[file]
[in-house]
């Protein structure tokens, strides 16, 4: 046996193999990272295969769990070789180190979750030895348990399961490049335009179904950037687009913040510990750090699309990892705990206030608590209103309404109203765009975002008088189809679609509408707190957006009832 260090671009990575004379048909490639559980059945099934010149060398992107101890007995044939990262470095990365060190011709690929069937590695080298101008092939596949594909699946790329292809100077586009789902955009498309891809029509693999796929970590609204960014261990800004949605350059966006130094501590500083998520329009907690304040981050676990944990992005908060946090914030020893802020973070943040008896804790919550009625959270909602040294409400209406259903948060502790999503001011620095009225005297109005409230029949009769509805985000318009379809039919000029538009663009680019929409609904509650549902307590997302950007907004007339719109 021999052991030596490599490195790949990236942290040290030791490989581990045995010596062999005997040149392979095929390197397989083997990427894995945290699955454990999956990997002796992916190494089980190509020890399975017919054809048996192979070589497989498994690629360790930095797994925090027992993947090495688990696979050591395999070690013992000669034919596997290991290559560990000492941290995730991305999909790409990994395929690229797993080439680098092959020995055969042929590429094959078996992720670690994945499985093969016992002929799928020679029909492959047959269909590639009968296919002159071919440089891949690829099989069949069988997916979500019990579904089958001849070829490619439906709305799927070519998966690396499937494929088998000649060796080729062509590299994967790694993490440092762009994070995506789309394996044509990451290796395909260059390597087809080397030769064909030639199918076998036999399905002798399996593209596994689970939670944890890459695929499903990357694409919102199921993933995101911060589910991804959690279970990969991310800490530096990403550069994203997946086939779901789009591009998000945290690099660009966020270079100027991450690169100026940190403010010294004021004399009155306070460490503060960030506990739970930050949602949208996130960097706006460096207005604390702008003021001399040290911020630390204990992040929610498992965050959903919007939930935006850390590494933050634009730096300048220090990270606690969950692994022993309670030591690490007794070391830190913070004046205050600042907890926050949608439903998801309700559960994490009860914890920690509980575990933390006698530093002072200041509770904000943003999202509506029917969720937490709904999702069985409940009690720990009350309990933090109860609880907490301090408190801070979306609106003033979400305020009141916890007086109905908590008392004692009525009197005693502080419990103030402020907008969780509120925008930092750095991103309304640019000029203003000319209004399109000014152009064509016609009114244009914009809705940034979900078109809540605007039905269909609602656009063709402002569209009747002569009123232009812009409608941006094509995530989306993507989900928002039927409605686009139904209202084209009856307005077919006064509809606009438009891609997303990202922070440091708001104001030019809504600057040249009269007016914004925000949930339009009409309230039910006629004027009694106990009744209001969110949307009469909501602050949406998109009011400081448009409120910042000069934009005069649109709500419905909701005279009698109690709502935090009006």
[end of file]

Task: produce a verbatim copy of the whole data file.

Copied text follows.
[in-house]
């Protein structure tokens, strides 16, 4: 046996193999990272295969769990070789180190979750030895348990399961490049335009179904950037687009913040510990750090699309990892705990206030608590209103309404109203765009975002008088189809679609509408707190957006009832 260090671009990575004379048909490639559980059945099934010149060398992107101890007995044939990262470095990365060190011709690929069937590695080298101008092939596949594909699946790329292809100077586009789902955009498309891809029509693999796929970590609204960014261990800004949605350059966006130094501590500083998520329009907690304040981050676990944990992005908060946090914030020893802020973070943040008896804790919550009625959270909602040294409400209406259903948060502790999503001011620095009225005297109005409230029949009769509805985000318009379809039919000029538009663009680019929409609904509650549902307590997302950007907004007339719109 021999052991030596490599490195790949990236942290040290030791490989581990045995010596062999005997040149392979095929390197397989083997990427894995945290699955454990999956990997002796992916190494089980190509020890399975017919054809048996192979070589497989498994690629360790930095797994925090027992993947090495688990696979050591395999070690013992000669034919596997290991290559560990000492941290995730991305999909790409990994395929690229797993080439680098092959020995055969042929590429094959078996992720670690994945499985093969016992002929799928020679029909492959047959269909590639009968296919002159071919440089891949690829099989069949069988997916979500019990579904089958001849070829490619439906709305799927070519998966690396499937494929088998000649060796080729062509590299994967790694993490440092762009994070995506789309394996044509990451290796395909260059390597087809080397030769064909030639199918076998036999399905002798399996593209596994689970939670944890890459695929499903990357694409919102199921993933995101911060589910991804959690279970990969991310800490530096990403550069994203997946086939779901789009591009998000945290690099660009966020270079100027991450690169100026940190403010010294004021004399009155306070460490503060960030506990739970930050949602949208996130960097706006460096207005604390702008003021001399040290911020630390204990992040929610498992965050959903919007939930935006850390590494933050634009730096300048220090990270606690969950692994022993309670030591690490007794070391830190913070004046205050600042907890926050949608439903998801309700559960994490009860914890920690509980575990933390006698530093002072200041509770904000943003999202509506029917969720937490709904999702069985409940009690720990009350309990933090109860609880907490301090408190801070979306609106003033979400305020009141916890007086109905908590008392004692009525009197005693502080419990103030402020907008969780509120925008930092750095991103309304640019000029203003000319209004399109000014152009064509016609009114244009914009809705940034979900078109809540605007039905269909609602656009063709402002569209009747002569009123232009812009409608941006094509995530989306993507989900928002039927409605686009139904209202084209009856307005077919006064509809606009438009891609997303990202922070440091708001104001030019809504600057040249009269007016914004925000949930339009009409309230039910006629004027009694106990009744209001969110949307009469909501602050949406998109009011400081448009409120910042000069934009005069649109709500419905909701005279009698109690709502935090009006």